there were pine forests, and after gathering
it, would dry it carefully, and pack it in air
tight parchment bags. These bags were
in fact the complete skin of an unborn calf
obtained from a buffalo cow that had been
killed. The skin was taken from the animal
with only one incision, through which every
part of the body was drawn. This small


hide was washed and during the drying was
rubbed soft, without undergoing any of the
usual process of tanning or dressing given
the larger skins. Being completely air-tight,
it answered admirably the purpose for which
it was used. Many an old woman took
pride in having two or three of these skins
packed so full of this tea that they re
sembled the original shape of the little
animal. There are a few of these bags still
to be seen, which their owners prize very

The decorating or painting of the tepees
was always done by the braves, who took
great pride in the crude drawings on the
white leather, illustrating the principal
deeds of bravery and prowess to the credit
of their owners. Sometimes the illustra
tions would refer to an especially successful
hunting expedition, perhaps after days of
fasting by the band, which made it an
event of no small importance in the Indian s
career. The principal drawing, however,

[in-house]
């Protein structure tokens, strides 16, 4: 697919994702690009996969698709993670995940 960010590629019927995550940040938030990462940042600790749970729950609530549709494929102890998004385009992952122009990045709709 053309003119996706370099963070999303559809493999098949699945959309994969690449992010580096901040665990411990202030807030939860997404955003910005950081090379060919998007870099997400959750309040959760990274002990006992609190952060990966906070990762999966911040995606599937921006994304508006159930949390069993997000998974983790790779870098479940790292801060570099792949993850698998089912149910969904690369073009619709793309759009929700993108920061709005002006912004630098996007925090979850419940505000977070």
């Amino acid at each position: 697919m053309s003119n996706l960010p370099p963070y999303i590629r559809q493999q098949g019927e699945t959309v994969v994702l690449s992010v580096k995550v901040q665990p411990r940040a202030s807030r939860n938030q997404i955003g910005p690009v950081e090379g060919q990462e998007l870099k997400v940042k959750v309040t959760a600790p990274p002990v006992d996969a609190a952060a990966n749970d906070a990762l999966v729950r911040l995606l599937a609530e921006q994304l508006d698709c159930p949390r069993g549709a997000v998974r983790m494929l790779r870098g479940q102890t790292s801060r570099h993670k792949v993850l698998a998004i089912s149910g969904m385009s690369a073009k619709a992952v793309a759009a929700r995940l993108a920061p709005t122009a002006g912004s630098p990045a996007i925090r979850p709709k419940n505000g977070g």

was always of the dream (Pow-wah-
kun) or guardian spirit; this always occu
pied a most prominent place among the


drawings and was also traced over the door
of the tent.

These tepees or wigwams were most com
fortable and roomy, and could be kept fresh
and clean; the opening at the top of the
doorway caused a constant current of air,
and they were very healthy places of abode.
In rainy weather and also in the autumn
and winter, fires were kept burning in the
very centre, the smoke escaping through
the opening at the top by means of the ears
or wings of the tent, a sort of rude chim
ney-jack which the occupants very easily
arranged, with poles that were stuck into
the small pockets of the ears. These ears
acted as a shield against the breezes and
permitted the smoke to escape. In warm
weather, the eaves of the tent were always
drawn up a foot or two from the ground,
causing a constant circulation of pure air.